If you walk according to the flesh, you do not necessarily walk according to things that are positively evil or strictly speaking of the body. You are walking according to a distorted or an uninformed and not sufficiently discriminating approach to the various goods to which you have access. You may live moderately, love oatmeal, drink water, exercise naturally and regularly and aspire to nothing but a smooth, comfortable, healthy existence on this planet. If that is all you want, you are doomed because you can’t have these things indefinitely and you will never have them long. You are looking for resignation, and really what you want is annihilation, but that is not an option. Wonder is on the cards. To walk according to the flesh is to worship lesser things as if these are ultimate, to value them not for the good they derive from something greater, but as if their goodness were intrinsic. It is to pretend satisfaction with things that never can satisfy; it is therefore perverse. To walk according to the spirit is to understand that there are greater goods and to be devoted to these. To walk according to the spirit is to live according to the Spirit which indicates to the believer that all goods derive their good from the Good, who is revealed to us in Christ whom we possess by that spiritual apprehension called union, which is participation—to speak in Platonic terms.

And in this Luther and Lindberg are right: the point is not a division of the human being, but a hierarchy of values. Is this more biblical and theological? Of course it is, but that has to do not with having less dualism and anthropology, but with having better philosophy: the concept of properly ordered values. It is a biblical dualism.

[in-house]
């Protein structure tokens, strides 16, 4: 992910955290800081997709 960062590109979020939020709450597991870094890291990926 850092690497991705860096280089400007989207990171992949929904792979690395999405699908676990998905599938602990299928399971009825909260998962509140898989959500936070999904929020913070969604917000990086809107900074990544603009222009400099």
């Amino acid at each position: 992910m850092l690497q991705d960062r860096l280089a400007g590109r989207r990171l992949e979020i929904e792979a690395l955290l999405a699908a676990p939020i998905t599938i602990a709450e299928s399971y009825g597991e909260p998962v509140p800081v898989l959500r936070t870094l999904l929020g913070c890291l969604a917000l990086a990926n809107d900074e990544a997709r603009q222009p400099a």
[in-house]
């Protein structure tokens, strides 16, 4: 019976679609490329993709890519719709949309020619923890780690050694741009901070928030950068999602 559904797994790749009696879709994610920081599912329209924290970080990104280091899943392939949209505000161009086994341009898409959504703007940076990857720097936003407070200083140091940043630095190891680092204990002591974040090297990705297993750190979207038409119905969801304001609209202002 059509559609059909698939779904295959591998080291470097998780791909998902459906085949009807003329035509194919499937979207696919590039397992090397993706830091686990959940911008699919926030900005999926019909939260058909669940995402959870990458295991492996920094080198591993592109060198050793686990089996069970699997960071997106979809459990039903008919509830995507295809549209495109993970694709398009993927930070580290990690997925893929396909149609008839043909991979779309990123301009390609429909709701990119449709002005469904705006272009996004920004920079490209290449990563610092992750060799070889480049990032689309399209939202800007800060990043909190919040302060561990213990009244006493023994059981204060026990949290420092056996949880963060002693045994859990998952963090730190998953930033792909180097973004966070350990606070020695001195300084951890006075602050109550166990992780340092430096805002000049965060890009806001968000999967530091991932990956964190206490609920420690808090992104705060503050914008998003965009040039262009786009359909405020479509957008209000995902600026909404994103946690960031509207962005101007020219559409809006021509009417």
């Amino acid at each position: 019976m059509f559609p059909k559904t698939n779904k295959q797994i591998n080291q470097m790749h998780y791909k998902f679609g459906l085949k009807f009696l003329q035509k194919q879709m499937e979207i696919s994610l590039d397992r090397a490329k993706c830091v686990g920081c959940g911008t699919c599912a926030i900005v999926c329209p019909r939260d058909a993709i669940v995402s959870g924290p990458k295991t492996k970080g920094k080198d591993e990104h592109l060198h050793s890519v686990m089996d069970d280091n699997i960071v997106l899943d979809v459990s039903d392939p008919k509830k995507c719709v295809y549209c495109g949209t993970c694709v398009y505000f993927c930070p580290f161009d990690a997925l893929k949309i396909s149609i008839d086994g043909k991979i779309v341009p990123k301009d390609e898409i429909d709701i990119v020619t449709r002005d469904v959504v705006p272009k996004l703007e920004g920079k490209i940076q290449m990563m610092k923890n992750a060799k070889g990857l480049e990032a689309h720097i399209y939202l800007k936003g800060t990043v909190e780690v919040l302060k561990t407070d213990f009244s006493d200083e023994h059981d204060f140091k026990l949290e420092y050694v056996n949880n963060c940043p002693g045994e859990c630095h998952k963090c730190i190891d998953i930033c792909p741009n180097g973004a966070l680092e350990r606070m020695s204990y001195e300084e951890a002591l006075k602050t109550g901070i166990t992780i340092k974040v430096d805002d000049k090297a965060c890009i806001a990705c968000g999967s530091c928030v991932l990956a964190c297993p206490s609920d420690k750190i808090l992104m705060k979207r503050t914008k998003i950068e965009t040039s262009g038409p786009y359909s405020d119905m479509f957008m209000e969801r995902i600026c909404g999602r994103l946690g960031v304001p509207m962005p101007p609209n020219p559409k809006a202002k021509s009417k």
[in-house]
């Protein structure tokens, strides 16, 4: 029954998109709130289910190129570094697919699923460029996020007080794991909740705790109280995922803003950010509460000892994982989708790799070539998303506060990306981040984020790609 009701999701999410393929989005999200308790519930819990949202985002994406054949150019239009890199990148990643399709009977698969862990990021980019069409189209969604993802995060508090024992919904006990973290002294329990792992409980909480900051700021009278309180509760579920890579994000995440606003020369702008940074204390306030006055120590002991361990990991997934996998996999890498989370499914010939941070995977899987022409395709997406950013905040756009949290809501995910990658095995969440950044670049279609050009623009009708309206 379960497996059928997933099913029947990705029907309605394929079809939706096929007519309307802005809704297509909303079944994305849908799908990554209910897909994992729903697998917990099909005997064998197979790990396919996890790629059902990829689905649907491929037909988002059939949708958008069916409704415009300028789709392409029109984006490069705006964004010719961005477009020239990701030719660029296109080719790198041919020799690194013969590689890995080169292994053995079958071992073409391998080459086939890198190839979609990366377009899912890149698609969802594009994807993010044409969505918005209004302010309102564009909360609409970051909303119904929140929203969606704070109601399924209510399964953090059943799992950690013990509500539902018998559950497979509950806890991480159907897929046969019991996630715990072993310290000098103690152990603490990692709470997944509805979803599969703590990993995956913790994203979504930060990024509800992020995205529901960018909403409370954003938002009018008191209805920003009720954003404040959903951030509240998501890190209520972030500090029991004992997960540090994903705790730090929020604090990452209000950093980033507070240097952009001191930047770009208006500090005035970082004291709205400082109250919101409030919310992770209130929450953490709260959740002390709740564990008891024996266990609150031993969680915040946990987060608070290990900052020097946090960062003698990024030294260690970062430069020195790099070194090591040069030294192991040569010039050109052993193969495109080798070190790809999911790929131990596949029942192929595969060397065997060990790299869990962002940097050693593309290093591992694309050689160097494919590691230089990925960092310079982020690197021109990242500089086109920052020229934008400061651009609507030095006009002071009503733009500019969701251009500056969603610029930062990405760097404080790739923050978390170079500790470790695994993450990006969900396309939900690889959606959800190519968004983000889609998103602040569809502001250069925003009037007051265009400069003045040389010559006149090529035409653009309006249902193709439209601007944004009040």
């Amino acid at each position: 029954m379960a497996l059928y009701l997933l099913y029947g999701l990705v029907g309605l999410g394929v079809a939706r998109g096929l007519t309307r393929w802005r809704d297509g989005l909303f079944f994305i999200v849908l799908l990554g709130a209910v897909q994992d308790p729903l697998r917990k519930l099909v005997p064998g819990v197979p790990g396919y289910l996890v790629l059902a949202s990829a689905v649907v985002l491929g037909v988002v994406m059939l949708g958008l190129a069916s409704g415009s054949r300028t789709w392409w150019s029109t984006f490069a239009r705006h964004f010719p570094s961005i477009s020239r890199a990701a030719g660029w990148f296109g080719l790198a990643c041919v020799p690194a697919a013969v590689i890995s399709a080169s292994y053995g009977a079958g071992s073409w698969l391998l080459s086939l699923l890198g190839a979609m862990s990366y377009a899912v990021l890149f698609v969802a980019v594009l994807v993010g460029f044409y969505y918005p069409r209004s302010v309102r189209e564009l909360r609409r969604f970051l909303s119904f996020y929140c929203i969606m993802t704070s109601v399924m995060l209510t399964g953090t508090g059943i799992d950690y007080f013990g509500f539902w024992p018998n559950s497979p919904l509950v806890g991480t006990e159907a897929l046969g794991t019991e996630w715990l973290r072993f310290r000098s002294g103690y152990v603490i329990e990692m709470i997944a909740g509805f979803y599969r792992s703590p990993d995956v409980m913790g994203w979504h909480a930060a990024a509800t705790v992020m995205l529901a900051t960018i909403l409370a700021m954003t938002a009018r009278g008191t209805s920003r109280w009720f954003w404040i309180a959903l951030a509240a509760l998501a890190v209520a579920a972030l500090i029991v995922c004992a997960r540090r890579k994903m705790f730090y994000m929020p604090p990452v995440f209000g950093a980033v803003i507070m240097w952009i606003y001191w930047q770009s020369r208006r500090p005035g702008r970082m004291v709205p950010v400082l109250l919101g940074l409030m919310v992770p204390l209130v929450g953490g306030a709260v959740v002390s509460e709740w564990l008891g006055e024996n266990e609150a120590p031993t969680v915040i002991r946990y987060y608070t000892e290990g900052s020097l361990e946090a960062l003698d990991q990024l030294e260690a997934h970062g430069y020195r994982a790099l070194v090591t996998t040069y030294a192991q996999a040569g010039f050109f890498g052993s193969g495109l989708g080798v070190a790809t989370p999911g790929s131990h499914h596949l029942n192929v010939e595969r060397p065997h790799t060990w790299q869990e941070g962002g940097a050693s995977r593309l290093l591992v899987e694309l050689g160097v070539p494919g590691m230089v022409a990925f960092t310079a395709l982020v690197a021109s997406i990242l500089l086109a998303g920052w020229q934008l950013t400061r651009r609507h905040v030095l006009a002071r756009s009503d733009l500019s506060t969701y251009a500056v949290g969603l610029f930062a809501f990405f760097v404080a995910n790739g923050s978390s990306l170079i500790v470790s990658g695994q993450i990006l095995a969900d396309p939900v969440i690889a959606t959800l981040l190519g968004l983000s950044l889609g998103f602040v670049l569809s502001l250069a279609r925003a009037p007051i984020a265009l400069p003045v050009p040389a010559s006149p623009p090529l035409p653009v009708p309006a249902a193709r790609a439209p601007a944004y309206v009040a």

Dualism, after all, is the most basic component of the kind of order that hierarchy provides.

, after all, is the most basic component of the kind of order that hierarchy provides.


School is back. Emails are going out reminding students to be cool about not eating in classrooms, that the speed limit is 15 on campus and the one way signs are there by design. The tone of these emails will change over time, though the message will remain constant. I park in the lot of outer darkness and notice with surprise I’m parked by a black SAAB covered in pine needles that can only be the one belonging to R. Kent Hughes. Westminster’s legal council’s blue Tesla was down there the day before. Everything is back, and Westminster runneth over.

With my postgraduate privileges, I recalled a book some diligent graduate student was using to get ahead on his semester. No longer, dude. I need it though I don’t have a semester. I went in to pick up the book that I will read with considerable care, and while there further depleted the resources available to graduate students for the next three months.

Then I left. No classes for me. Only reading.

I kind of miss the whole thing already.

Metaphysical Confrontation

Sometimes exegeting a passage is not going to resolve the dispute.

When I was being taught by premillennialists I heard this rule: the obscure passages must be interpreted in the light of the clear passages. And I was informed that amillennialists failed, among other reasons, because they did not follow that simple rule. If only they did, they would become premillennialists.

When I was taught by amillennialists I heard this rule: the obscure passages must be interpreted in the light of the clear passages. Same rule, no kidding. I have lived to hear it from both. And, I was given to understand, the problem with premillennialists is that they fail to observe this obvious rule. If only they did, they’d be amillennialists.

Clearly the relative clarity or obscurity of passages is the issue. How to determine which is which? It is at this point that it becomes clear, at least to me, that simple exegesis of the passages is not enough. We are now talking about the assumptions with which we arrive at the texts we want to understand.